The IRS’ Amnesty Program for Foreign Account Holders: What You Need to Know

The IRS is coming after high-net-worth individuals and companies with offshore interests; you can protect yourself with a new amnesty program, but it expires August 31

In case you have missed the recent press coverage on unreported foreign bank and other financial accounts, the IRS announced a second amnesty initiative earlier this year.  

The good news, if you have not already disclosed your foreign financial accounts, is that under the amnesty you can avoid criminal prosecution and get back into the system at a relatively low cost. 

The cost of the amnesty is filing amended tax returns for the 2003-2009 tax years, paying tax, interest and penalties on the unreported income, and paying a 25 percent penalty on the highest balance in the accounts during that same time period. 

Based upon our experience, this will leave taxpayers with about 60 percent of the balance of their account. 

The bad news is that you have to complete a three-step process by August 31, so time is running out. If you have an unreported foreign bank account, and you do not participate in this 2011 amnesty program, you can expect to face serious civil and financial penalties, and possible criminal penalties, and fines that exceed the balance of the unreported account.

Most states have published notices to their taxpayers reminding them that if they file amended federal tax returns, they also need to file amended state tax returns as well.

California has announced its own amnesty program for taxpayers with unreported foreign accounts, which began August 1.

Reporting Payments to Foreigner Recipients

Hollywood makes tens of thousands of payments each year to foreign actors, musicians, directors, writers, producers, and others for personal services, residuals, royalties, etc.

Many of these payments are subject to U.S. withholding tax, at a rate of 30 percent unless the rate is reduced by the terms of an applicable income tax treaty.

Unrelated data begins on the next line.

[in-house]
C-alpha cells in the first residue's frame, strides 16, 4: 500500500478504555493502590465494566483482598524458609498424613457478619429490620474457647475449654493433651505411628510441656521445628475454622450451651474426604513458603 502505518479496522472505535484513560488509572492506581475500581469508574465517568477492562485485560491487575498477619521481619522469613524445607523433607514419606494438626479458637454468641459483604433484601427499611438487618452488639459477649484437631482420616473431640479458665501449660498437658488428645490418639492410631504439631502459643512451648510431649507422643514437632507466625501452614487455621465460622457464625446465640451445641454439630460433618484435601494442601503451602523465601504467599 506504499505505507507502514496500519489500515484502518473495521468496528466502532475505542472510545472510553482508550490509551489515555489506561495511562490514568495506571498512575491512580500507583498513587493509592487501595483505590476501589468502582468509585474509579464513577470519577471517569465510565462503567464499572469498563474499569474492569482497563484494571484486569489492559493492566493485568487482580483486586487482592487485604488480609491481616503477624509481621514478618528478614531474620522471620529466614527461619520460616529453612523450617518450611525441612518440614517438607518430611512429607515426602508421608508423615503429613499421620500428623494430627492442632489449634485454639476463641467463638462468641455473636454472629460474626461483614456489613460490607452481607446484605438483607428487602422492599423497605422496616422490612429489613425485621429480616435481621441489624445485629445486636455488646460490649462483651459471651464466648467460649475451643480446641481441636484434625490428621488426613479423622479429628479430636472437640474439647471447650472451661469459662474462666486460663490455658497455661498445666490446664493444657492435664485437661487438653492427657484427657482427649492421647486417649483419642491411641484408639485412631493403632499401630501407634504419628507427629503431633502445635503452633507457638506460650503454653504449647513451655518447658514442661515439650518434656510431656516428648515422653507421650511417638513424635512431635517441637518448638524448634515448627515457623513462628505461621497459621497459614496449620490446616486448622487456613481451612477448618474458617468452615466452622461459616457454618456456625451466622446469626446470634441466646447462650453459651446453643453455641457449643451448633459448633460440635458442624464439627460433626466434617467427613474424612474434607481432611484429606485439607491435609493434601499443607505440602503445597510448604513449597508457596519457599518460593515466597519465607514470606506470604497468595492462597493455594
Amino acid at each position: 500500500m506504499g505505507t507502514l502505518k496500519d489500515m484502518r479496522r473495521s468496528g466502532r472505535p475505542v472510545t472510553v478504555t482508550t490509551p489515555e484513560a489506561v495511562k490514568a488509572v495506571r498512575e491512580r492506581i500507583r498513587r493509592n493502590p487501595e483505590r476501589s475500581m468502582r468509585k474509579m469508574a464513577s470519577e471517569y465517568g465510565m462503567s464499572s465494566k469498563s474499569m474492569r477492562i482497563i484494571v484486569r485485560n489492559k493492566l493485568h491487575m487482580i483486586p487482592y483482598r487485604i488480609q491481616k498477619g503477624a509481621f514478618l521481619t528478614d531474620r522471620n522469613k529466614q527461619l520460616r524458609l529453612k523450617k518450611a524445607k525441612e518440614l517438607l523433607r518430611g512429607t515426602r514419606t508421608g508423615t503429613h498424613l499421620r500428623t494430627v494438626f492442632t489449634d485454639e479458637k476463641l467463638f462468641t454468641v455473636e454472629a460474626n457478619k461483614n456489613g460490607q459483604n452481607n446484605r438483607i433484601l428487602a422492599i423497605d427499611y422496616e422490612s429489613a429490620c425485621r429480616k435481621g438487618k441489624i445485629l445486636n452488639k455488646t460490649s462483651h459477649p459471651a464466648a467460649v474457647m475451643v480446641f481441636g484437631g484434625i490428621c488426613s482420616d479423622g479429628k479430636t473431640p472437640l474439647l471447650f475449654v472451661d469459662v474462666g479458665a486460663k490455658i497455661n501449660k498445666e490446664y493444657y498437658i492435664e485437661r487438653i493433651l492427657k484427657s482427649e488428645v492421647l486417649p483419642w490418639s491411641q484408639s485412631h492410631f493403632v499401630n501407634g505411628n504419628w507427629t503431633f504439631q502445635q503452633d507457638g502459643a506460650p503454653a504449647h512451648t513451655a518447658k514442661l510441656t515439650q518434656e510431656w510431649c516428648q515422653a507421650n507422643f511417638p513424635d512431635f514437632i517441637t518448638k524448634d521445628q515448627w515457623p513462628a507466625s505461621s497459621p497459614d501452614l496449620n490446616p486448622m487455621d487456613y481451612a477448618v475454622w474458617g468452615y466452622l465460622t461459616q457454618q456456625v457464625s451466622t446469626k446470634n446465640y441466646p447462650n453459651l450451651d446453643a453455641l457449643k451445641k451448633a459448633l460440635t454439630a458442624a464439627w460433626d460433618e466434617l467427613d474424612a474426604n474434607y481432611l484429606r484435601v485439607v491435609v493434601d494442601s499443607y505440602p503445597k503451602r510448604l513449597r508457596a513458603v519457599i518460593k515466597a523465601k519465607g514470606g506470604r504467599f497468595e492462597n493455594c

In addition, the payments must be reported on Form 1042, the foreign counterpart to the domestic Form 1099.

Historically, most companies have done a bad job of identifying which payments are made for foreigners, collecting the appropriate Form W-8 prior to the payments to support withholding at a reduced rate, and then reporting those payments on Form 1042. 

The IRS has finally realized how poorly companies have been complying with their reporting and withholding obligations, and have announced that auditing this area of compliance is now a priority focus for the IRS's Large Business & International Group.

There are significant penalties for failure to file Form 1042, and there is a separate penalty for each form which is not filed. As a result, those penalties, if fully assessed, could easily exceed $100,000.

The IRS recently established a new group within the Large Business & International Group – the Global High-Wealth Industry Group, whose function is to audit the tax returns of high-wealth individuals and their affiliated companies, LLCs, S  corporations, partnerships, private foundations, and trusts on a coordinated basis. 

A significant focus of any audit by that group will be on the offshore activities of the taxpayers, including unreported foreign accounts, second homes, and offshore trusts and corporations. 

It is expected that this group will coordinate with similar groups in Australia, Canada, Germany and the UK.  

Recent experience with an audit by that group suggests that the audits will be very focused, detailed, intrusive and extremely document-intensive. We have seen Information Document Requests that are eight-10 pages long. We expect the group to be very active in auditing California-based taxpayers.

Many foreigners who come to the U.S. do not fully understand the U.S. tax system and the different ways in which they can become a U.S. tax resident. 

A green card holder is automatically classified as a U.S. tax resident. 

A foreigner who is in the U.S. for more than 183 days in a single year, or more than 121 days per year over a three-year period, may be classified as a U.S. tax resident under what is known as the "substantial presence" test. 

If the foreigner comes from a country with which the U.S. has an income tax treaty, they may be able to take advantage of the residency provisions of the treaty, to avoid becoming a U.S. tax resident. 

Once a U.S. tax resident, they become subject to U.S. federal and possibly state income tax on their worldwide income, not just their U.S. source income.  

They also become subject to the full range of information reporting, including the reporting of all foreign financial accounts, as well as interests in foreign corporations, partnership and trusts. 

There are significant penalties, in many cases $10,000 per unfiled form, for failure to file the correct information reporting forms on a timely basis. 

Income from foreign trusts may now become subject to U.S. tax. In addition, certain foreign trusts set up within five years of the date the foreigner becomes a U.S. resident become subject to additional reporting under Section 679. 

Lastly, if a green card is given up at some later date, or the holder takes the position that he or she is not a U.S. tax resident under the income tax treaty tests, that can constitute "expatriation" subjecting him or her to U.S. tax on the gain from the deemed sale of all of his or her assets at fair market value on the expatriation date.